/ Health

The government’s obesity strategy is long overdue

The end of July saw the government launch an obesity strategy that contains some bold ideas – but does it address the root causes?

COVID-19 has affected those with excess weight more severely. Public Health England research showed obese people were twice as likely to be admitted to hospital, and more likely to be admitted to intensive care compared with those of healthy weight.

The end of July saw the government launch an obesity strategy that contains some bold ideas.

These include the end of ‘buy one, get one free’ and other promotions on foods high in fat, salt and sugar (HFSS). It also proposes banning these products from prominent positions, such as shop entrances and checkouts.

Unhealthy special offers

Our research in 2016 and 2019 showed special offers were mostly on confectionery, sugary drinks and other products.

Instead, retailers will be encouraged to offer promotions on healthier choices like fruit and veg – although it’s not clear how this will be done.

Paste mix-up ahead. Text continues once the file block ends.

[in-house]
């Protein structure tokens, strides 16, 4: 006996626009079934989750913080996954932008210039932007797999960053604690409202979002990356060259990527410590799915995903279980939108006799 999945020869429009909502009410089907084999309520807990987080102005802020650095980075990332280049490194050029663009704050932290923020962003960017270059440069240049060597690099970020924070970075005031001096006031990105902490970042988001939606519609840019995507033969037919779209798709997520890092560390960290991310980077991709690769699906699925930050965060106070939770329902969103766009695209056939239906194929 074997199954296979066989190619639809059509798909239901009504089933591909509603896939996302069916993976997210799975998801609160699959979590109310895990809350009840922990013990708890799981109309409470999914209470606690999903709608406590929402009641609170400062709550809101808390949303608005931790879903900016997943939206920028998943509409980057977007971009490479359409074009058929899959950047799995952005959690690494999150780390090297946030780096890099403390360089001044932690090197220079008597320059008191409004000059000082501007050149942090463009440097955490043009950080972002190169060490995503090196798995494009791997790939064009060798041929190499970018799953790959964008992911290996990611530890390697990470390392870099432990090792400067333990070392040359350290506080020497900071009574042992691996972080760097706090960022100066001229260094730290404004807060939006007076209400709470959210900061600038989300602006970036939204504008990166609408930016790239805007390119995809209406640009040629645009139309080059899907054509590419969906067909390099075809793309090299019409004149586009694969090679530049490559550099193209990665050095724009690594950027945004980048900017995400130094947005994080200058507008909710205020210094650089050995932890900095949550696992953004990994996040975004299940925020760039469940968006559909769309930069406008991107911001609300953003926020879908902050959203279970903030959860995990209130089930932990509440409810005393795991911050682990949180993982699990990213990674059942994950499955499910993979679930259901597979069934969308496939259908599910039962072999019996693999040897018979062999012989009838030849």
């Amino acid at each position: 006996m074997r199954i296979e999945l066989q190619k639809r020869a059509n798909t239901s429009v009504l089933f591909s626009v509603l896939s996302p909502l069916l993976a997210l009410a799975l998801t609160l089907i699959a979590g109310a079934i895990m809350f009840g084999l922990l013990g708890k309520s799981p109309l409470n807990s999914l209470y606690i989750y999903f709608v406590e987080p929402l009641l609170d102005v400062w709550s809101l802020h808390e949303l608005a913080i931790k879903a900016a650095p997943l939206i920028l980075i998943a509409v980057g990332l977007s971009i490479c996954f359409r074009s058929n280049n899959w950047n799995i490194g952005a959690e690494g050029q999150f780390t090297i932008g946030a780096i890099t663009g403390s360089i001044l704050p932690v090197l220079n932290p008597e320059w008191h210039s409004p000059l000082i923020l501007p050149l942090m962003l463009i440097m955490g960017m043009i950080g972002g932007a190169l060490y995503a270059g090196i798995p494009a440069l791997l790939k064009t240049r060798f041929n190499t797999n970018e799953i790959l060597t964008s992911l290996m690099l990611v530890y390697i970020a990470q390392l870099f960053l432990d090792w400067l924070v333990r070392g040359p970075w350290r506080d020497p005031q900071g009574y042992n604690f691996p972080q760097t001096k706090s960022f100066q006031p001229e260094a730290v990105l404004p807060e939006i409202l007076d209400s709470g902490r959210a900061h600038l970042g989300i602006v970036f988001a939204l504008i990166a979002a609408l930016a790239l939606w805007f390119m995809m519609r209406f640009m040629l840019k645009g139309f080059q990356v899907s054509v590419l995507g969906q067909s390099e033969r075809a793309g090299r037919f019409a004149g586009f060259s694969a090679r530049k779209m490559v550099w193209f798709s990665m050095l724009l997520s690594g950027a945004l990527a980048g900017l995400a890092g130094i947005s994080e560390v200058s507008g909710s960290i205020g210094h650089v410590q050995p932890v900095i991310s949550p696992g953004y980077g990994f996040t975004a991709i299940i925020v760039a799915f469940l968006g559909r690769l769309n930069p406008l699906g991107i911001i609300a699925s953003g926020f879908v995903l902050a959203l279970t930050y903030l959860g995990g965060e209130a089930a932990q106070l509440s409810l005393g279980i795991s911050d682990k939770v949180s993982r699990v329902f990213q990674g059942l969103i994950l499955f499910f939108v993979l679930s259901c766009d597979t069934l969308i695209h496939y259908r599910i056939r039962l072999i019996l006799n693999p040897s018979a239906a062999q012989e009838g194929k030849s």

Another new measure, and one we’ve long supported, is a ban on advertising HFSS foods and drinks online and on TV before 9pm.

Current rules don’t cover programmes most watched by children such as Britain’s Got Talent.

There will also be a consultation on a blanket ban on advertising HFSS foods online and on social media.

Other measures include calorie labelling in cafés and restaurants that employ more than 250 people, calorie labelling on alcohol packaging, plus a consultation on front of pack labelling that could lead to traffic light labelling being mandatory rather than voluntary.